"A man leaving them that begat him, and from whom he was born , is knit to his wife. And then the one flesh is, father and mother, and the child from the substance of the two commingled. For indeed, by the commingling of their seeds the child is produced" (Homily 20, On Ephesians 5:31).

Yet, even with this knowledge of mothers and fathers both acting as "sources" in the life process, the Church insisted on using the exclusive term "Father" for God.


Perhaps even more interesting, patristic writers never excluded the ideas that women were made in the image of God or that human femininity had some relationship to God. In many texts, there appears the idea that women, with their femininity, are closely associated with the Person of the Holy Spirit and the Spirit’s mode of life. In the patristic period, the Fathers compared the procession of the Holy Spirit from the Father with the "procession" of Eve from Adam.

Later, in the seventh century, Anastasius of Sinai wrote: "Eve, who proceeded from Adam, signifies the proceeding Person of the Holy Spirit. This is why God did not breathe in her the breath of life; she was already the type of the breathing and life of the Holy Spirit" (On the Image and Likeness). Especially in Syriac hymnody, the association between human femininity and the mode of existence of the Holy Spirit was stressed. Therefore, the "masculine" terms used in the trinitarian names are not the result of disdain for the feminine.

With this evidence, it is clear that the patristic writers were interested in preserving the scriptural terms of "Father, Son, and Holy Spirit" as revelations from God rather than reflections of patriarchal culture. This is evident from their frequent appeals to Scripture for the bases of their arguments.


In view of this historical background, it appears the arguments supporting "non-exclusive" language changes for God arc untenable–incompatible with Scripture, apostolic teachings, and Christian experience. Against the historical backdrop of Church life, the terms "Father, Son, and Holy Spirit" appear not as exchangeable metaphors, human imaginings, or pillars of a patriarchal culture, but rather as precise terms revealed by Jesus Christ through the Holy Spirit and preserved in the canon of Scripture.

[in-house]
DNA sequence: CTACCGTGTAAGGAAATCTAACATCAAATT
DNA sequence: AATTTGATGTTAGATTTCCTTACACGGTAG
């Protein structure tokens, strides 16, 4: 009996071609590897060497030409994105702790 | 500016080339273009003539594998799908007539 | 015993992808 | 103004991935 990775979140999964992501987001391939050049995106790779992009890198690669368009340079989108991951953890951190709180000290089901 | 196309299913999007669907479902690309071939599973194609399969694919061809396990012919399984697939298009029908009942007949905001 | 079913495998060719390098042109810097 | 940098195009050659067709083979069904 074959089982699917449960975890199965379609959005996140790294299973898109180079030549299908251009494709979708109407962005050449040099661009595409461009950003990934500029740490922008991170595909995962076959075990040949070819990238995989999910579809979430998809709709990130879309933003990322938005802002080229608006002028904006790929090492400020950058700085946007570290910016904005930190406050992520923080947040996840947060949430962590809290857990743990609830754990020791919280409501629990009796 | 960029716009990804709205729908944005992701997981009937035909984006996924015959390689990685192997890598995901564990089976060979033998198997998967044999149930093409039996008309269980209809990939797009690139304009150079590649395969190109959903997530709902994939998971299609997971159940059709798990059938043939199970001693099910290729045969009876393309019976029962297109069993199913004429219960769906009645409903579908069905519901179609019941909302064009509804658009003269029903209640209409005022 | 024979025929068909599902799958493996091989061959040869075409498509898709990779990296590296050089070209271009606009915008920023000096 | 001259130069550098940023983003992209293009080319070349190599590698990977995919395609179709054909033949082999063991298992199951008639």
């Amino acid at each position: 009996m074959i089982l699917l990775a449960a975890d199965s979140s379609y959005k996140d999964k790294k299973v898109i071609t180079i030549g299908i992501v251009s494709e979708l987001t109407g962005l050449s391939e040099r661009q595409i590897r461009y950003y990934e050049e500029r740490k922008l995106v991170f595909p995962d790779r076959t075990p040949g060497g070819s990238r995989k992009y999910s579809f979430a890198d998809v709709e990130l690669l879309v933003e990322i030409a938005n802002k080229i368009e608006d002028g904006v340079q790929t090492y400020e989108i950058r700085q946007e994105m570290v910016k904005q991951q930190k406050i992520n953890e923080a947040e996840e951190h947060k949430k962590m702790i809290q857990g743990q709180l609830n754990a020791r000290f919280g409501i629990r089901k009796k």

The challenge to Christians today compares to the challenge to Christians in the fourth century; to preserve these names as gifts from God which give us clues to his inner life, for us as adopted children through his Son, Jesus Christ, our Lord.

Read part one of "Father, Son, and Spirit—So What's In a Name?" here.

Deborah Malacky Belonick is a lay theologian who holds a master of divinity degree from St. Vladimir’s Orthodox Theological Seminary. She is the author of Feminism in Christianity: An Orthodox Christian Perspective and is a member of the Orthodox Theological Society of America. This essay first appeared in Pastoral Renewal in April 1986.

The Politics of Prayer: Feminist Language and the Worship of God

Edited by Helen Hull Hitchcock

Feminism and related ideologies have exerted unparalleled influence on organized religion--and on nearly every other aspect of Western culture–for about three decades. Nowhere is evidence of this dominant influence more obvious than in worship of the liberal mainline denominations. The transformation of the language of worship began almost imperceptibly with relatively peripheral liturgical elements, such as prayers incorporating approved feminist language and concepts, and with "corrected" lyrics to existing hymns and words of prayers.

Encountering no effective resistance to these achievements, the feminists' objective of radical destruction of "oppressive, patriarchal" religion has now accelerated into an all-out attack on the Scripture and on the core beliefs it incorporates which are common to both Christianity and Judaism--essential beliefs about the nature of God, of the nature of mankind's "imaging" of God, of the meaning of human sexuality and of the relationship of men and women with one another and with God. According to their view, the power of these teachings (the Judeo-Christian "Myth") must be destroyed--and not only destroyed, but replaced with a changeling Myth concocted to conform to their own politically charged notion of reality and presided over by a god (or goddess) of their own construction and which they claim the right to name.

So far there has been sparse and ineffective resistance to the relentless undermining of the worship of God. The contributors to this timely and critically important volume include Catholic, Protestant and Jewish believers, men and women, scripture scholars, theologians, translators, linguists, poets, clergy and laity who have in common, in addition to a shared regard for and interest in the integrity of language–an unambiguous affirmation of their religious faith, and a clear-eyed and objective view of the nature of the Cosmic War in which we are all now engaged. These essays offer important insights into the function of language and objectives of translation, as well as penetrating analysis of the effect of ideologically motivated linguistic innovations on new Scripture translations and on the worship of God.